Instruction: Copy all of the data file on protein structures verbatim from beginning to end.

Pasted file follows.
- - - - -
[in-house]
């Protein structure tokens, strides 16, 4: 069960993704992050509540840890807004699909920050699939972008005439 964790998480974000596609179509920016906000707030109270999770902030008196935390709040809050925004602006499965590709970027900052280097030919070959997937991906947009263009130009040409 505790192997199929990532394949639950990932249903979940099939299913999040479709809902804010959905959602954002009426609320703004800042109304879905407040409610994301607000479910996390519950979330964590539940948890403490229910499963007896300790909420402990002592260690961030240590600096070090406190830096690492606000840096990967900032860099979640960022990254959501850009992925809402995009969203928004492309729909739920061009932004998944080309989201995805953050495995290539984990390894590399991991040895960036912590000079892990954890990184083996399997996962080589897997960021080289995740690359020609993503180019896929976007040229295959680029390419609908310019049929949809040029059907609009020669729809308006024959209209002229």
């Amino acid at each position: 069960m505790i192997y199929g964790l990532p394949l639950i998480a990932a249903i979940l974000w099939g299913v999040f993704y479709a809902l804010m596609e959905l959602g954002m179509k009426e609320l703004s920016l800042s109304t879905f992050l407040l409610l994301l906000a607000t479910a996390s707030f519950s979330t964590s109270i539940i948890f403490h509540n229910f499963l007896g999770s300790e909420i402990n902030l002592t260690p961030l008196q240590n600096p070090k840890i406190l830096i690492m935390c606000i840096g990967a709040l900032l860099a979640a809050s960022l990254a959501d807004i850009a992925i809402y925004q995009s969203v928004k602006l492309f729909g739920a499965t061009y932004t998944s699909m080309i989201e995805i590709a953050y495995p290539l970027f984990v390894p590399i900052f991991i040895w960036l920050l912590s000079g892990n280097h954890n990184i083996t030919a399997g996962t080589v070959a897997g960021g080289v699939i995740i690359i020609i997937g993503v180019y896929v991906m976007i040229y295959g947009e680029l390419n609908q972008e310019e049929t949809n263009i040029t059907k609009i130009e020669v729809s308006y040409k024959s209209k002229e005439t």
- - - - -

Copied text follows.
[in-house]
């Protein structure tokens, strides 16, 4: 069960993704992050509540840890807004699909920050699939972008005439 964790998480974000596609179509920016906000707030109270999770902030008196935390709040809050925004602006499965590709970027900052280097030919070959997937991906947009263009130009040409 505790192997199929990532394949639950990932249903979940099939299913999040479709809902804010959905959602954002009426609320703004800042109304879905407040409610994301607000479910996390519950979330964590539940948890403490229910499963007896300790909420402990002592260690961030240590600096070090406190830096690492606000840096990967900032860099979640960022990254959501850009992925809402995009969203928004492309729909739920061009932004998944080309989201995805953050495995290539984990390894590399991991040895960036912590000079892990954890990184083996399997996962080589897997960021080289995740690359020609993503180019896929976007040229295959680029390419609908310019049929949809040029059907609009020669729809308006024959209209002229």
């Amino acid at each position: 069960m505790i192997y199929g964790l990532p394949l639950i998480a990932a249903i979940l974000w099939g299913v999040f993704y479709a809902l804010m596609e959905l959602g954002m179509k009426e609320l703004s920016l800042s109304t879905f992050l407040l409610l994301l906000a607000t479910a996390s707030f519950s979330t964590s109270i539940i948890f403490h509540n229910f499963l007896g999770s300790e909420i402990n902030l002592t260690p961030l008196q240590n600096p070090k840890i406190l830096i690492m935390c606000i840096g990967a709040l900032l860099a979640a809050s960022l990254a959501d807004i850009a992925i809402y925004q995009s969203v928004k602006l492309f729909g739920a499965t061009y932004t998944s699909m080309i989201e995805i590709a953050y495995p290539l970027f984990v390894p590399i900052f991991i040895w960036l920050l912590s000079g892990n280097h954890n990184i083996t030919a399997g996962t080589v070959a897997g960021g080289v699939i995740i690359i020609i997937g993503v180019y896929v991906m976007i040229y295959g947009e680029l390419n609908q972008e310019e049929t949809n263009i040029t059907k609009i130009e020669v729809s308006y040409k024959s209209k002229e005439t």